Location: Bioenergy Research Unit
Title: Agricultural residues and energy crops as potentially economical and novel substrates for microbial production of butanol (a biofuel) Author
Submitted to: Commonwealth Agricultural Bureaux International
Publication Type: Review Article
Publication Acceptance Date: October 5, 2010
Publication Date: November 30, 2010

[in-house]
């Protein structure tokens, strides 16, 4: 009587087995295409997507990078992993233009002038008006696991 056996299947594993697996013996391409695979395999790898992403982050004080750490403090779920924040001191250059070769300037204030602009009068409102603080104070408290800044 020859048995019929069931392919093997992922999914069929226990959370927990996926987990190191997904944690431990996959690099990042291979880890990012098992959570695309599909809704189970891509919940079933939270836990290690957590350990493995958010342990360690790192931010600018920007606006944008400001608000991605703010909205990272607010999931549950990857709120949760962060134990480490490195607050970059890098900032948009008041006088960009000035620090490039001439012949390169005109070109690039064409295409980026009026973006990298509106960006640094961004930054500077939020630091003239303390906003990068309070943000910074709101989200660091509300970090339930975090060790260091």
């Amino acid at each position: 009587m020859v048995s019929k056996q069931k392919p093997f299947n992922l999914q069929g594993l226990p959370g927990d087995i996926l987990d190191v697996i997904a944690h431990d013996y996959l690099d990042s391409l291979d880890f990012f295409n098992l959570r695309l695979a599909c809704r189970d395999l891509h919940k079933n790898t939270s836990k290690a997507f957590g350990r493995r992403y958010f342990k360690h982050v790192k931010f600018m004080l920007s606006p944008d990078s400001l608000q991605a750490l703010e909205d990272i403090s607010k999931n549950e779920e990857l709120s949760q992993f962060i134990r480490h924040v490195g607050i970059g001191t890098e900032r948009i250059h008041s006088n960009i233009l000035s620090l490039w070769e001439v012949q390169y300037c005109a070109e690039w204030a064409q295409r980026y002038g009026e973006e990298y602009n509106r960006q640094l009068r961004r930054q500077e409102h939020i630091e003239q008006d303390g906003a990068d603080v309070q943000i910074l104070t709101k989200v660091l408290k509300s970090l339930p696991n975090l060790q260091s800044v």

Citation: Qureshi, N. 2010. Agricultural residues and energy crops as potentially economical and novel substrates for microbial production of butanol (a biofuel). Commonwealth Agricultural Bureaux International. 5(59):1-8. Technical Abstract: This review describes production of acetone butanol ethanol (ABE) from a variety of agricultural residues and energy crops employing biochemical or fermentation processes. A number of organisms are available for this bioconversion including Clostridium beijerinckii P260, C. beijerinckii BA101, C. acetobutylicum, and C. saccharobutylicum P262. Some of these strains (P260 and P262) were used in an industrial setting in South Africa. One of the major limitations of these cultures is that none of them produce greater than 30 g/L total ABE unless integrated with simultaneous product recovery to reduce the toxicity of accumulated products. These cultures can utilize both hexose and pentose sugars derived from lignocellulosic hydrolysates such as corn fiber, wheat straw (one of the novel substrates), barley straw, corn stover, and switchgrass. Substrates such as Jerusalem artichoke, corn, rye, millet, molasses, potato, soy molasses, and agricultural wastes can also be used by the above cultures. Additional carbohydrates that can be used include dextrins, fructose, sucrose, and lactose. It is recommended that cultures that can produce greater amounts of ABE per L culture broth be developed. In order to economize the process of butanol production by fermentation, process technologies have been developed that integrate lignocellulosic biomass hydrolysis, fermentation, and simultaneous product recovery. It should be noted that in a continuous process where product was recovered simultaneously, 461.3 g/L ABE was produced from 1125 g sugar in a 1 L culture volume.